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Retired Guy

Do the behaviour, tone, views and capitals seem familiar to anyone who has followed the Max saga?
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Old 18th Jan 2020, 10:19
  #196 (permalink)  
 
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Where are all the pics of these kids drenched in jet fuel?

I have never read such over exaggerated dribble in my life. I thought the Oz media was bad but geesh!

Harden the F%#% up
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Old 18th Jan 2020, 10:49
  #197 (permalink)  
 
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Originally Posted by PoppaJo View Post
Where are all the pics of these kids drenched in jet fuel?

. I have never read such over exaggerated dribble in my life. I thought the Oz media was bad but geesh!

Harden the F%#% up
Hi PoppaJo
I think the word they used was "doused"
LA Times quote (they all say pretty much the same thing).
So I guess you are having a go at the media rather than people here who all agree that this was badly reported. Fair comment. What is true it that lawyers will seek to prove injury despite it being nonsense. And they will succeed which will cost the airline millions.
Now whether or not there should have been any dumping in that region at all , is what seems to exercise people on this thread, and it has a revealed some pretty diverse views, which is the good thing about this forum. I learn a lot here. We all do.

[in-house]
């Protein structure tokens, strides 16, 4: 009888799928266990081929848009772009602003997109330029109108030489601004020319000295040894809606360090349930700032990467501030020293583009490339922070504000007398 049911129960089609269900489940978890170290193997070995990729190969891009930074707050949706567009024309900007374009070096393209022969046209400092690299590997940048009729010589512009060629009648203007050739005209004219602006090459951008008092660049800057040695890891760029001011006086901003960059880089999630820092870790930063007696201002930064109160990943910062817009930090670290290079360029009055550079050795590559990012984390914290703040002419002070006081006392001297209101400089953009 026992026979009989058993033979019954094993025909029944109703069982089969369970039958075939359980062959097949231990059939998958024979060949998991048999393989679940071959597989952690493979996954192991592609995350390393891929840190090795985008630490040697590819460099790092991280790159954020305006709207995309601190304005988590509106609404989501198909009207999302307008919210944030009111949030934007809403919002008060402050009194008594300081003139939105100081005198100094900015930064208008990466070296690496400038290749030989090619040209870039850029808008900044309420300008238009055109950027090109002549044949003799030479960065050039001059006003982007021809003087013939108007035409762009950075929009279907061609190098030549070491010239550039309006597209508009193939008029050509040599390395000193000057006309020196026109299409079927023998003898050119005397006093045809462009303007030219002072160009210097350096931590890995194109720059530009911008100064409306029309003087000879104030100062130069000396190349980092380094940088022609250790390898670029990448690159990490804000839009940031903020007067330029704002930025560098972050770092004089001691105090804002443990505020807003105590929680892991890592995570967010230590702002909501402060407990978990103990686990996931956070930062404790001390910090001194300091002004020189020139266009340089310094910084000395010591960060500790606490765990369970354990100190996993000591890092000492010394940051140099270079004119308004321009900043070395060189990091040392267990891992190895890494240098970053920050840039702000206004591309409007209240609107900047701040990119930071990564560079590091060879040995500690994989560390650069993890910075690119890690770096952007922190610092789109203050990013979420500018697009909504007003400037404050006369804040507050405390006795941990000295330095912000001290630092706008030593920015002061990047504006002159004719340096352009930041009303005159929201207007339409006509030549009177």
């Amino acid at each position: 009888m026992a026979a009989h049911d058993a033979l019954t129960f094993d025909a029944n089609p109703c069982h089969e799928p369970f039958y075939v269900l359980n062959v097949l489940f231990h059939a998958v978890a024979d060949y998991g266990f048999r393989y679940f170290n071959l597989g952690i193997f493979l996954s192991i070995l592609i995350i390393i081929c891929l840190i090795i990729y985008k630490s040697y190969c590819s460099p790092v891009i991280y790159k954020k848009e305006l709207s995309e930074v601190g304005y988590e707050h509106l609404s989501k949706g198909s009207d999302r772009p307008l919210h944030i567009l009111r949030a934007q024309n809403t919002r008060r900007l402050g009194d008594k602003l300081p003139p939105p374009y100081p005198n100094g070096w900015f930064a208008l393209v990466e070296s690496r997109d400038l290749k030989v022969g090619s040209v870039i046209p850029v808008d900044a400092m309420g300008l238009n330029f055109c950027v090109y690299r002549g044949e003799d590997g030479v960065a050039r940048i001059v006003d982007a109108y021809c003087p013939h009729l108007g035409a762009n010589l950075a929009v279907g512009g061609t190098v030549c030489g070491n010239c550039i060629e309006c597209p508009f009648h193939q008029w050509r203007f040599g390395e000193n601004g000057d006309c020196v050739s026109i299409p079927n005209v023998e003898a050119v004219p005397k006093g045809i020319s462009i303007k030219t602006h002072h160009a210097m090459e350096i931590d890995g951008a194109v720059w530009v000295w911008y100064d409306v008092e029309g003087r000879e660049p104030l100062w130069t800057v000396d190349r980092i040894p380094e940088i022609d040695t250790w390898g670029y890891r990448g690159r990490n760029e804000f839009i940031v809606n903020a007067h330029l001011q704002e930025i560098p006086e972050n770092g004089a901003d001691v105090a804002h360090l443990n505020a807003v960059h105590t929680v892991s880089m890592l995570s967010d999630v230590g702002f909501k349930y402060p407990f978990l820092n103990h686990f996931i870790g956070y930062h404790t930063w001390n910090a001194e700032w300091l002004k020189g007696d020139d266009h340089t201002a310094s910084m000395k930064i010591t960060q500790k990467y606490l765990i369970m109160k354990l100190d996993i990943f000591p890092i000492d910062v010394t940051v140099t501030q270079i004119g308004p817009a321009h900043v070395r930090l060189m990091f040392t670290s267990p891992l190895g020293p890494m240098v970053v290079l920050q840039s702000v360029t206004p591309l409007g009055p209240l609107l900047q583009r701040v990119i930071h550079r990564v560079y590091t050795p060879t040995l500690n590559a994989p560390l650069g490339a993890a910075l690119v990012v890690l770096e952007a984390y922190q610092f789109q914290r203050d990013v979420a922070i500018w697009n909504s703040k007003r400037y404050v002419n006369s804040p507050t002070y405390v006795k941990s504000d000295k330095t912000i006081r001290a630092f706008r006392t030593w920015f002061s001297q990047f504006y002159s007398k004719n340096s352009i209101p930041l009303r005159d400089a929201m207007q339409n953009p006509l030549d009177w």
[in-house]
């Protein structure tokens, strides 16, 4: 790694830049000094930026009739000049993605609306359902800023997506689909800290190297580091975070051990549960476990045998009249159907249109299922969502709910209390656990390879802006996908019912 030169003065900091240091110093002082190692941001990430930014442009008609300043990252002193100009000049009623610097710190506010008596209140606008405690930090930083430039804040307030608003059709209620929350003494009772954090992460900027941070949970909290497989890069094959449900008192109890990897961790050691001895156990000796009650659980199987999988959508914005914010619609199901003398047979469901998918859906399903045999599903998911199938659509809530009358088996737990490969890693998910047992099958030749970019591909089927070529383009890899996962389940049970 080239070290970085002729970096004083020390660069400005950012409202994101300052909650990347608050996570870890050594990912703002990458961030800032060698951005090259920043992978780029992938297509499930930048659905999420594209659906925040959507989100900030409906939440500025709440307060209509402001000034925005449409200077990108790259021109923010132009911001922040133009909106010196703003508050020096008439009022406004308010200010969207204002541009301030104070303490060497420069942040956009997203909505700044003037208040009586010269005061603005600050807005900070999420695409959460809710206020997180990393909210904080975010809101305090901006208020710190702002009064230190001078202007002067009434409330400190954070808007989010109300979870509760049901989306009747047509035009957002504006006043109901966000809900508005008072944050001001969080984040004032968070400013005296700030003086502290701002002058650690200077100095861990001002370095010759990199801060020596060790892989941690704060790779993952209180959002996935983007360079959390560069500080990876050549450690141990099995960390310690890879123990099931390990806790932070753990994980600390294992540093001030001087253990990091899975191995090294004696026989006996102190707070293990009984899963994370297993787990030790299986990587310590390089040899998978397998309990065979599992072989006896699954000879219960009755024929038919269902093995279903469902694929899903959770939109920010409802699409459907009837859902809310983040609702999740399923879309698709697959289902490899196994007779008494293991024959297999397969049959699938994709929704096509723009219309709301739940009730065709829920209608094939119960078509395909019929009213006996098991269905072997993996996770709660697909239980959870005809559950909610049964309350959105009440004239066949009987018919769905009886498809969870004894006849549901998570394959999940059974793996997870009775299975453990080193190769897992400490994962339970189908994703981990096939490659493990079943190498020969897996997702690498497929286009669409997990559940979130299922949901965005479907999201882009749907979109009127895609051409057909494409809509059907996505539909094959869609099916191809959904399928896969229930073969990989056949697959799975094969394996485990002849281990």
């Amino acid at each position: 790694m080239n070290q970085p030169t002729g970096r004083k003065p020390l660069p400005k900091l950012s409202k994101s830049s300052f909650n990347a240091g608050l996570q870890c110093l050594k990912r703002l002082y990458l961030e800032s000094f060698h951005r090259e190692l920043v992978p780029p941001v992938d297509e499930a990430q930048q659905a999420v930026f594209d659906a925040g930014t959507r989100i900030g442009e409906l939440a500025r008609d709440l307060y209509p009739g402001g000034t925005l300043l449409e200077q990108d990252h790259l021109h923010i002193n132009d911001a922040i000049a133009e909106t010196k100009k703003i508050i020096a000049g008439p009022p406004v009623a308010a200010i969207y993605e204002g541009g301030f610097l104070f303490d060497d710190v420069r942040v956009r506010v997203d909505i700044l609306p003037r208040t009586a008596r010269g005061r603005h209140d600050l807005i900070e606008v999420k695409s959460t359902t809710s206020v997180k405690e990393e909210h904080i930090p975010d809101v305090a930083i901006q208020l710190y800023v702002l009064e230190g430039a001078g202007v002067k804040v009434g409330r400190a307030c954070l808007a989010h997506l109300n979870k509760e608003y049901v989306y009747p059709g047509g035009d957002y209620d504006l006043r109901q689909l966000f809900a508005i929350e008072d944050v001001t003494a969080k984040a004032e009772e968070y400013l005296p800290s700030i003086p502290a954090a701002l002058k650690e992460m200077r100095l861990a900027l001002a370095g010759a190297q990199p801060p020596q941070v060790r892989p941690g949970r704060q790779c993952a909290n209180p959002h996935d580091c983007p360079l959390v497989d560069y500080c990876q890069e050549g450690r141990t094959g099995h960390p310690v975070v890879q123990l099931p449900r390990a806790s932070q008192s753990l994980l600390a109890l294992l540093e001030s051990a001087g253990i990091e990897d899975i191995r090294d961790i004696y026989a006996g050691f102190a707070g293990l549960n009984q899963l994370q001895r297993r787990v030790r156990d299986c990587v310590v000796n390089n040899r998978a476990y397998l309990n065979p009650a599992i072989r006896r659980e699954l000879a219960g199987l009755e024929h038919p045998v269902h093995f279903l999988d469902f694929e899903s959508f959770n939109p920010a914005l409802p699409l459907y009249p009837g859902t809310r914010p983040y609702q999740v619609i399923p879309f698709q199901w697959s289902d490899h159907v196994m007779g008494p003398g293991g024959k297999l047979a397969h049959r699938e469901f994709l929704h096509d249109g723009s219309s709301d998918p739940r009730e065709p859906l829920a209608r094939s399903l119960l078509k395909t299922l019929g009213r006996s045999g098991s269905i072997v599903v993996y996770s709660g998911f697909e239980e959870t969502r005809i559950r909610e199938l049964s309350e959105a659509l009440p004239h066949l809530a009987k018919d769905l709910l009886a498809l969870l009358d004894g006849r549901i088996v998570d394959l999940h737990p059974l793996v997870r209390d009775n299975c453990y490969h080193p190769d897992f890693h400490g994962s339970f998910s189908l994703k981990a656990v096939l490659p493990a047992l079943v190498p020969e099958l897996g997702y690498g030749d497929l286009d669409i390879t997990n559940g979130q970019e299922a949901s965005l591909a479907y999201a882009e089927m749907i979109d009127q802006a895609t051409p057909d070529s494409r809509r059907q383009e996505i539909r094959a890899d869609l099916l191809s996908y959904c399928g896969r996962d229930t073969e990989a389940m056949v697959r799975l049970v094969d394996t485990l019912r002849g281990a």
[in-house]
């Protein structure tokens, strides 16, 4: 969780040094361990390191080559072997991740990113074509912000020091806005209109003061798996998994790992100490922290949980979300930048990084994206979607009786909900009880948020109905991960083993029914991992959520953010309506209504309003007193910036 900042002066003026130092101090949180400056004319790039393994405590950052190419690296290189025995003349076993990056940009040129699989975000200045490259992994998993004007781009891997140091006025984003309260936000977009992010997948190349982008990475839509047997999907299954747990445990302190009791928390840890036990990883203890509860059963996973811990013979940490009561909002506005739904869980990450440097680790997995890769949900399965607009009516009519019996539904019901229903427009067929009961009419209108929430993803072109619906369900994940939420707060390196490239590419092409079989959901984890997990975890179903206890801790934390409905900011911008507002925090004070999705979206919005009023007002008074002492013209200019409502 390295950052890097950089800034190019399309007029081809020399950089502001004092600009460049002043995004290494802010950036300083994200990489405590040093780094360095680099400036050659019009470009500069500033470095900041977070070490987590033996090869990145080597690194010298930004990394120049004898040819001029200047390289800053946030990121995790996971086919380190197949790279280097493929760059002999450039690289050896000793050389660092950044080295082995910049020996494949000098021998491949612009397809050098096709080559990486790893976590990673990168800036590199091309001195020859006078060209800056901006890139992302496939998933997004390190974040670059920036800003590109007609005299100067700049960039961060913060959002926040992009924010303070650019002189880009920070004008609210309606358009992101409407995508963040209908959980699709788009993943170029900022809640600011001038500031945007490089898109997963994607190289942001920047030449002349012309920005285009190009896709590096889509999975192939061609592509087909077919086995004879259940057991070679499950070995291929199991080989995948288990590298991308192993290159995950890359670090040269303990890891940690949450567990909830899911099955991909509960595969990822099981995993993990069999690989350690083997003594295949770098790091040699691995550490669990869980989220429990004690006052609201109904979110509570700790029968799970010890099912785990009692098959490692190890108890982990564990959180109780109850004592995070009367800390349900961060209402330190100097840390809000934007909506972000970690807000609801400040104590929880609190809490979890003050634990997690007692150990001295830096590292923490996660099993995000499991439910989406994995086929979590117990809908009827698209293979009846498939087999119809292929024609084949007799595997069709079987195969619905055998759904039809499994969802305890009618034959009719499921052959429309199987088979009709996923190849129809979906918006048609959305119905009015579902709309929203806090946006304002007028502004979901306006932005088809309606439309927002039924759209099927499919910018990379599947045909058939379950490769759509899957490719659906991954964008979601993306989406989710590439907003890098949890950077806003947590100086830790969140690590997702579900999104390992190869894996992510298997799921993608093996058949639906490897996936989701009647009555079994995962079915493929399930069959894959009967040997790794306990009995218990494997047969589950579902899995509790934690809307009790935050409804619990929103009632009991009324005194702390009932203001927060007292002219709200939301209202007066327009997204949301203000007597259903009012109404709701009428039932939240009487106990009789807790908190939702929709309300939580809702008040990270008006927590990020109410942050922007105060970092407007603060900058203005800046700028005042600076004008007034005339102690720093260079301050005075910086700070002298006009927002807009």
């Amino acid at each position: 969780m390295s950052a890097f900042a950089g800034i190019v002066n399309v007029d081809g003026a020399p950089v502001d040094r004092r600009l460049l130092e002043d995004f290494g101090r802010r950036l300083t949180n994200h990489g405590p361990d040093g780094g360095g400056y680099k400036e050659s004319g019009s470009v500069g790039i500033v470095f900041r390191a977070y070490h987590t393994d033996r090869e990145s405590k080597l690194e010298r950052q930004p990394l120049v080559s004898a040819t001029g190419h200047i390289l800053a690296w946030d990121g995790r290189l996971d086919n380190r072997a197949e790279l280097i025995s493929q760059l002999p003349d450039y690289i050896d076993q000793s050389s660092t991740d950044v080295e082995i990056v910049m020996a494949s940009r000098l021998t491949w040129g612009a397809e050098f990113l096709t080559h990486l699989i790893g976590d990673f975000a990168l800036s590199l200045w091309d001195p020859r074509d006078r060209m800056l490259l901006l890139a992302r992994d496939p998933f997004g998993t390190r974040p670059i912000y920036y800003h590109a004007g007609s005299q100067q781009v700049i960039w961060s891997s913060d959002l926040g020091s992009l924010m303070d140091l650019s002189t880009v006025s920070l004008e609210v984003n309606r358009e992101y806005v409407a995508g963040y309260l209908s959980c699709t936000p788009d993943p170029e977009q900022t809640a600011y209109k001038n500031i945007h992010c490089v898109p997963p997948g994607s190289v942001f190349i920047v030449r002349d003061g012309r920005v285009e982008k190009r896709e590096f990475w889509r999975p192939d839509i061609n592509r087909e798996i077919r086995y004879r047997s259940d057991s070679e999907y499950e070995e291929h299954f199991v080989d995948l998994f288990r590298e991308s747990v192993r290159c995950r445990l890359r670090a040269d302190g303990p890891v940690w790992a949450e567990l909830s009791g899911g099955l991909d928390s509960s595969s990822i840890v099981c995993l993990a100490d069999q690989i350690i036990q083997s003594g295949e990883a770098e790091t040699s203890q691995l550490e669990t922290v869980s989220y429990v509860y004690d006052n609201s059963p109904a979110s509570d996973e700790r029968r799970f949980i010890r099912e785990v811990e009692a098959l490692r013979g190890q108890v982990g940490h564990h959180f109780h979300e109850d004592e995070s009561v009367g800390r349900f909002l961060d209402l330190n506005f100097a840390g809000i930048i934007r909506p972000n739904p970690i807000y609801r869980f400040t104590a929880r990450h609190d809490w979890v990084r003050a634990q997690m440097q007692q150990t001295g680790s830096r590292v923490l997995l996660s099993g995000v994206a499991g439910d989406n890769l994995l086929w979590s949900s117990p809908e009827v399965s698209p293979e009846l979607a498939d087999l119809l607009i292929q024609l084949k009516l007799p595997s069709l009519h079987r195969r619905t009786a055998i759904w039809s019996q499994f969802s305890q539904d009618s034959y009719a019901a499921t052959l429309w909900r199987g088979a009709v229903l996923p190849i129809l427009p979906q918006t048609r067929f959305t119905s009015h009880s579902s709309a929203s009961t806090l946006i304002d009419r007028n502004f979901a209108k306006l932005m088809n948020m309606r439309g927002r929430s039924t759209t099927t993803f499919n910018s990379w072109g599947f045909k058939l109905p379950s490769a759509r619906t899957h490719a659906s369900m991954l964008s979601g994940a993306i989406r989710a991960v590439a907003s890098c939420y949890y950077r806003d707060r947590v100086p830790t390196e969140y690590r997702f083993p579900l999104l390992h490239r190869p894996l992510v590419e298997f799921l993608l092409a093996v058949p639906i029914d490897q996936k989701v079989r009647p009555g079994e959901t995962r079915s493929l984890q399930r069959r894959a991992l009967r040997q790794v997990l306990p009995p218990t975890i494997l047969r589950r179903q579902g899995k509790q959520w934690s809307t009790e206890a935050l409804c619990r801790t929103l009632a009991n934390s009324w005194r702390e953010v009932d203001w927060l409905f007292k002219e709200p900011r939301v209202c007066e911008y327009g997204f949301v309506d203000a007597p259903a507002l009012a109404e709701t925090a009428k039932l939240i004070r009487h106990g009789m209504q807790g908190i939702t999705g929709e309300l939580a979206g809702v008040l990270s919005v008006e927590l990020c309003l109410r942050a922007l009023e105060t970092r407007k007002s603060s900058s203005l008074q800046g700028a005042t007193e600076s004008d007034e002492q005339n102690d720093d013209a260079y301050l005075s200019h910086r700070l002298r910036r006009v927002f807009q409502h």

Cheers and thanks
R GuyLA Times
An airplane returning to Los Angeles International Airport on Tuesday morning dropped jet fuel onto a school playground, dousing several students at Park Avenue Elementary School in Cudahy, officials sai
d.

Delta Flight 89 — a Boeing 777 — had taken off from LAX with more than 140 passengers on board and was en route to Shanghai when it turned around and headed back to the L.A. airport.



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Old 18th Jan 2020, 10:56
  #198 (permalink)  
 
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Boeing have an excellent document which covers the entire gamut of this thread I think
https://www.boeing.com/commercial/ae...7_article3.pdf
Happy reading.

R Guy
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Old 18th Jan 2020, 10:56
  #199 (permalink)  
 
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Originally Posted by PoppaJo View Post
I have never read such over exaggerated dribble in my life. I thought the Oz media was bad but geesh!

Harden the F%#% up
That's right, you tell those kids.
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Old 18th Jan 2020, 11:00
  #200 (permalink)  
 
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Originally Posted by PoppaJo View Post
Where are all the pics of these kids drenched in jet fuel?

I have never read such over exaggerated dribble in my life. I thought the Oz media was bad but geesh!

Harden the F%#% up
Taking pics of kids, especially in school is not so easy. I think your Ozzie machismo is a little misplaced on this occasion.